By: Kim Quesnel, Stanford University; Lindsey Gulbrandsen, State University of New York, Oneonta; and Laurissa Christie, University of Guelph
Since the main focus of JIRP fieldwork is mass balance (digging snow pits to determine the annual health of the glacier), the hydrology group decided to examine the relationship between mass balance and stream flow on the Lemon Creek and Taku glaciers. Both glaciers have historic mass balance data and also feed into United States Geological Survey (USGS) gaged streams, giving us two datasets to use in our analysis. Additionally, we will also be using meteorological data (temperature and precipitation) in our models.
The goal of our project is to examine the fluxes in glacial accumulation and ablation and to determine the impact of changing glacier dynamics on downstream ecosystems (both terrestrial and marine) which are dependent on glacial melt water. For example, salmon habitats require specific streamflow and sediment conditions to spawn, and changes due to accelerated melt may impact their habitat and breeding environments. We are excited to see different relationships between all of the variables, and we are waiting to get back to our respective universities to continue to analyze data.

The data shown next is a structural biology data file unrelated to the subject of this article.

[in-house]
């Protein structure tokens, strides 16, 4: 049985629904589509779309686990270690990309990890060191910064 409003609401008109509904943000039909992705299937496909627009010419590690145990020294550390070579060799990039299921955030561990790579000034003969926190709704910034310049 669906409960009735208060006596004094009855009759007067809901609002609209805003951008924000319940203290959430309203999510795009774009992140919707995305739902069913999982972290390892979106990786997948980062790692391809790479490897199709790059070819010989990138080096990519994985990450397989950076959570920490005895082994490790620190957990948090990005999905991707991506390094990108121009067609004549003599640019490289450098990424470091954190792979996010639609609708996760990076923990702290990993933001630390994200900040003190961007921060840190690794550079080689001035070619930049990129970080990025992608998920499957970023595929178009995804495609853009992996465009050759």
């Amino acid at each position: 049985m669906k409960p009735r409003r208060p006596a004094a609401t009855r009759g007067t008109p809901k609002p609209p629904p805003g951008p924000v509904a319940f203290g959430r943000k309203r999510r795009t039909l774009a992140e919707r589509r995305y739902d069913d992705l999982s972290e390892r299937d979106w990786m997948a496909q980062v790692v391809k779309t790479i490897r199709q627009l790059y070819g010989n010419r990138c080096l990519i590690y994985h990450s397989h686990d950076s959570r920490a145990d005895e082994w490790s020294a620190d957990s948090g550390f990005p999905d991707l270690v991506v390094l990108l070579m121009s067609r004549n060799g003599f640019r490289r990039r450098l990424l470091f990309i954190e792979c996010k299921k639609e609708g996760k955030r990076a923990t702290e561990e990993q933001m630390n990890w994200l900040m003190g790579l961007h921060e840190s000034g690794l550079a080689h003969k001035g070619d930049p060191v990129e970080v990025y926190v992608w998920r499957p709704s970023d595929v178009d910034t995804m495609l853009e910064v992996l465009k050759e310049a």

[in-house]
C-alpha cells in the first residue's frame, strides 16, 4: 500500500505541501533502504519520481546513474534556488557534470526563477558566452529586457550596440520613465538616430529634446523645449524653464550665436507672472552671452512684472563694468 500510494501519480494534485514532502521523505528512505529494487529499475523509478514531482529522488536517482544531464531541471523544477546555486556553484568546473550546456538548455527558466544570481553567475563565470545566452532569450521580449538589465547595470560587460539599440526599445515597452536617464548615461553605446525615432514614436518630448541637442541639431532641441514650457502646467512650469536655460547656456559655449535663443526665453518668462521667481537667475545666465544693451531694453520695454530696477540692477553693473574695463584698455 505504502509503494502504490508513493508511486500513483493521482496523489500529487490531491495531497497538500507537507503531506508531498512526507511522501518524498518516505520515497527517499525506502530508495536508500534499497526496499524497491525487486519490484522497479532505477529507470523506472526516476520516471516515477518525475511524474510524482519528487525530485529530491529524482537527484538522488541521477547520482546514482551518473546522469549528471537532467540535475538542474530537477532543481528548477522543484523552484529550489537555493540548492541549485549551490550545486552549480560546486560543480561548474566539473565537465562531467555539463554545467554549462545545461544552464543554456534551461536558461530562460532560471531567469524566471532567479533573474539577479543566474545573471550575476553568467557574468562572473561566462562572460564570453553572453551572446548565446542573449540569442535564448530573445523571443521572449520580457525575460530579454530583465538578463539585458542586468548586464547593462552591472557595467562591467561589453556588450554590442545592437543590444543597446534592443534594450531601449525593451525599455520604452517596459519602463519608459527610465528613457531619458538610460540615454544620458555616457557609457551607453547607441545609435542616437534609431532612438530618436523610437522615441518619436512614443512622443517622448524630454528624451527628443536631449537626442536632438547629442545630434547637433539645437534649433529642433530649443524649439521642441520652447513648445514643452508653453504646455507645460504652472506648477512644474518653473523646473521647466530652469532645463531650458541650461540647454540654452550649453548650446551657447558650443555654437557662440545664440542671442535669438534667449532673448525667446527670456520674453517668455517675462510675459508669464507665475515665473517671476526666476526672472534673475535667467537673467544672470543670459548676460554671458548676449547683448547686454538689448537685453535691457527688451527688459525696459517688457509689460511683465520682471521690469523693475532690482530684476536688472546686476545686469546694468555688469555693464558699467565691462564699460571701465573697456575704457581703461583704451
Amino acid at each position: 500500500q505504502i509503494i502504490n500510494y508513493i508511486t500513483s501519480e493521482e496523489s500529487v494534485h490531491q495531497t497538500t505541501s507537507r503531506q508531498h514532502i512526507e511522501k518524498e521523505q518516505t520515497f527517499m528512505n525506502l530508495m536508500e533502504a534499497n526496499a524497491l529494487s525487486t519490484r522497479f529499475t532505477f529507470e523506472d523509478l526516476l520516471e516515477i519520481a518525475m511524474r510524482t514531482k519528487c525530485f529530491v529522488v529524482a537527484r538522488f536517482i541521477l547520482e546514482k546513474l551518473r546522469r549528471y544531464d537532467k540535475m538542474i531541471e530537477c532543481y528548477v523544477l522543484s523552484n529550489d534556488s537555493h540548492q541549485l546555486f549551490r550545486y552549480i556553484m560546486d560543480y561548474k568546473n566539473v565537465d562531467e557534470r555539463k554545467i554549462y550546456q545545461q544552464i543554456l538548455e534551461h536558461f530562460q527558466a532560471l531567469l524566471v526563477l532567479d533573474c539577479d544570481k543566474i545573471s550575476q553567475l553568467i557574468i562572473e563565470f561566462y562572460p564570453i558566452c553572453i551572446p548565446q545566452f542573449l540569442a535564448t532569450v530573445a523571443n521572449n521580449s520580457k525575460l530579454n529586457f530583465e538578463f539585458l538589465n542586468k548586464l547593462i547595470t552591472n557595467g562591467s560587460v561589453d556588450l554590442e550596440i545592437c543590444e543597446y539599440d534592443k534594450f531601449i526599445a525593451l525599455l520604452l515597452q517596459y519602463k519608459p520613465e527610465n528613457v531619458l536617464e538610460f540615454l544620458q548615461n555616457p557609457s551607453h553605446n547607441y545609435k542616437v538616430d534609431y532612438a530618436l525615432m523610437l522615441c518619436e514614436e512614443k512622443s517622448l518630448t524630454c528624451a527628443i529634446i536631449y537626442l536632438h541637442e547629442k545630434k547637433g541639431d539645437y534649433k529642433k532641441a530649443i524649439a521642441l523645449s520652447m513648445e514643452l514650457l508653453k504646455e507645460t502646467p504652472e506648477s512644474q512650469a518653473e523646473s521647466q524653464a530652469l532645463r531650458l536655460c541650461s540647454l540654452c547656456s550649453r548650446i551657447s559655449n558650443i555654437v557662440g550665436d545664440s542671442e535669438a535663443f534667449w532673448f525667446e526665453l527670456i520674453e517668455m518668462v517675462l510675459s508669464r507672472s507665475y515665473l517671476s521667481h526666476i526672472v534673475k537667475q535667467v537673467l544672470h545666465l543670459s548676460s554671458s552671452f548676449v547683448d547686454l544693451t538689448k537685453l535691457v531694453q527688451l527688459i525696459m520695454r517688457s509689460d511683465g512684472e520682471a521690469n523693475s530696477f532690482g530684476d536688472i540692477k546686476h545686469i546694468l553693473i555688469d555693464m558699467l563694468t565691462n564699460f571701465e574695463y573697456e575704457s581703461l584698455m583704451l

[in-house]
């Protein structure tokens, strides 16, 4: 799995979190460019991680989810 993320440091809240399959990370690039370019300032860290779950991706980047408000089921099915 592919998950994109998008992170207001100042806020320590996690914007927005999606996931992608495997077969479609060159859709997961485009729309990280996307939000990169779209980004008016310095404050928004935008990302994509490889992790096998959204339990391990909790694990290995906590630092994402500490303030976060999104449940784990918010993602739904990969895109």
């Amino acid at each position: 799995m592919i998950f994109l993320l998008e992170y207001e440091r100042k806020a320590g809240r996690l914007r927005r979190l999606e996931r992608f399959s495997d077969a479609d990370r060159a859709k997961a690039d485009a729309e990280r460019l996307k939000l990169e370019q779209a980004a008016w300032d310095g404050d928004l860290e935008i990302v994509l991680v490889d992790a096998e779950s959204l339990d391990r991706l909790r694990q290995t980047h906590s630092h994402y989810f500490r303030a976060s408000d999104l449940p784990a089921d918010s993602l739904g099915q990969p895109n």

In addition to looking at the overarching hydrology of icefield, we also took several field trips while we were at Camp 26 to look at the water features in the ablation zone. We mapped hydrologic features, looked at the evolution of supraglacial streams, and explored ice caves under the Llewellyn glacier.